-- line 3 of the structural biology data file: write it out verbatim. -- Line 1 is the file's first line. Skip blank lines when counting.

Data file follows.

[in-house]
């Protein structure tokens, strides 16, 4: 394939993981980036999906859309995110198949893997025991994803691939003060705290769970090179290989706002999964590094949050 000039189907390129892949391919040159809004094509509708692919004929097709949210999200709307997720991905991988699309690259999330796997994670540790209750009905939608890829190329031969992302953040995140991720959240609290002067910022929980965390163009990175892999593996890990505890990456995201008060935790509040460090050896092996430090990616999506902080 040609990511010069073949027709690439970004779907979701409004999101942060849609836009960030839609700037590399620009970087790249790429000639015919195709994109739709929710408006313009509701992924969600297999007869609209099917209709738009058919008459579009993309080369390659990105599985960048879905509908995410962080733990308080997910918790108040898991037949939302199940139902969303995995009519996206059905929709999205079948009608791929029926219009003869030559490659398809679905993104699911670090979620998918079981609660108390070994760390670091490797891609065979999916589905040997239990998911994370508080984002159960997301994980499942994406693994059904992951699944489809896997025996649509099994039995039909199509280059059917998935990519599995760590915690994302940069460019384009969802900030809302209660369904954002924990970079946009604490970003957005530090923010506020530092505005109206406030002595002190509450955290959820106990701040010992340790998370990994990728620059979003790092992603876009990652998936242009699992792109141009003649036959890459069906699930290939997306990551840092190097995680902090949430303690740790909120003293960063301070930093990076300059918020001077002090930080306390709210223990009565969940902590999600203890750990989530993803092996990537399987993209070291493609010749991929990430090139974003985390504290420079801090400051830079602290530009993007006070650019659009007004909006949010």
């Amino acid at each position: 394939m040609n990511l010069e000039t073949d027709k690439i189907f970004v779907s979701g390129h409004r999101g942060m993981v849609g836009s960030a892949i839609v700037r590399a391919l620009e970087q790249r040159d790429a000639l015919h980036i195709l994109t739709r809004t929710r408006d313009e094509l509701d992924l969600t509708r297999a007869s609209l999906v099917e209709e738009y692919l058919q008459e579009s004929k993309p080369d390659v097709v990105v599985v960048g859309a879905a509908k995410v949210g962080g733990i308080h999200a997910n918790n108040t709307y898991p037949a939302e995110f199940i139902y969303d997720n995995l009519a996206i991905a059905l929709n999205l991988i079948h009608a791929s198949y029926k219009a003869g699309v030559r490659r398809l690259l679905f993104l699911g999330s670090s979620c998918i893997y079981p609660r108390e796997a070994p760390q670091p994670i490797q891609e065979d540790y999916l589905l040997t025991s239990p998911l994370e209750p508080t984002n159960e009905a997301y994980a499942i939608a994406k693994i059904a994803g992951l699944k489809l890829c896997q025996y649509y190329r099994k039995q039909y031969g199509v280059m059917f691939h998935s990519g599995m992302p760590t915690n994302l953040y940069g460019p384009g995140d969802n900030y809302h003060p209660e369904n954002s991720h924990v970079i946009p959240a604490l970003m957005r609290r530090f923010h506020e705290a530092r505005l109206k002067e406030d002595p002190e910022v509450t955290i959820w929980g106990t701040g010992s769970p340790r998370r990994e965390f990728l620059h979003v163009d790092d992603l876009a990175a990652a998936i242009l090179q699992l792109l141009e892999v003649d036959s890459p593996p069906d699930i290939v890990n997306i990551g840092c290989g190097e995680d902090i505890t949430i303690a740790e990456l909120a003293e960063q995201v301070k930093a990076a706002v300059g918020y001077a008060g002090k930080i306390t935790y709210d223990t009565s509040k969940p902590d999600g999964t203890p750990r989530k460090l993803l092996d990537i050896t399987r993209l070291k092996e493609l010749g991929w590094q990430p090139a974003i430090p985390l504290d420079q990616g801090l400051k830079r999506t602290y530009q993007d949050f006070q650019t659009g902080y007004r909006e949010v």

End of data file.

């Amino acid at each position: 394939m040609n990511l010069e000039t073949d027709k690439i189907f970004v779907s979701g390129h409004r999101g942060m993981v849609g836009s960030a892949i839609v700037r590399a391919l620009e970087q790249r040159d790429a000639l015919h980036i195709l994109t739709r809004t929710r408006d313009e094509l509701d992924l969600t509708r297999a007869s609209l999906v099917e209709e738009y692919l058919q008459e579009s004929k993309p080369d390659v097709v990105v599985v960048g859309a879905a509908k995410v949210g962080g733990i308080h999200a997910n918790n108040t709307y898991p037949a939302e995110f199940i139902y969303d997720n995995l009519a996206i991905a059905l929709n999205l991988i079948h009608a791929s198949y029926k219009a003869g699309v030559r490659r398809l690259l679905f993104l699911g999330s670090s979620c998918i893997y079981p609660r108390e796997a070994p760390q670091p994670i490797q891609e065979d540790y999916l589905l040997t025991s239990p998911l994370e209750p508080t984002n159960e009905a997301y994980a499942i939608a994406k693994i059904a994803g992951l699944k489809l890829c896997q025996y649509y190329r099994k039995q039909y031969g199509v280059m059917f691939h998935s990519g599995m992302p760590t915690n994302l953040y940069g460019p384009g995140d969802n900030y809302h003060p209660e369904n954002s991720h924990v970079i946009p959240a604490l970003m957005r609290r530090f923010h506020e705290a530092r505005l109206k002067e406030d002595p002190e910022v509450t955290i959820w929980g106990t701040g010992s769970p340790r998370r990994e965390f990728l620059h979003v163009d790092d992603l876009a990175a990652a998936i242009l090179q699992l792109l141009e892999v003649d036959s890459p593996p069906d699930i290939v890990n997306i990551g840092c290989g190097e995680d902090i505890t949430i303690a740790e990456l909120a003293e960063q995201v301070k930093a990076a706002v300059g918020y001077a008060g002090k930080i306390t935790y709210d223990t009565s509040k969940p902590d999600g999964t203890p750990r989530k460090l993803l092996d990537i050896t399987r993209l070291k092996e493609l010749g991929w590094q990430p090139a974003i430090p985390l504290d420079q990616g801090l400051k830079r999506t602290y530009q993007d949050f006070q650019t659009g902080y007004r909006e949010v």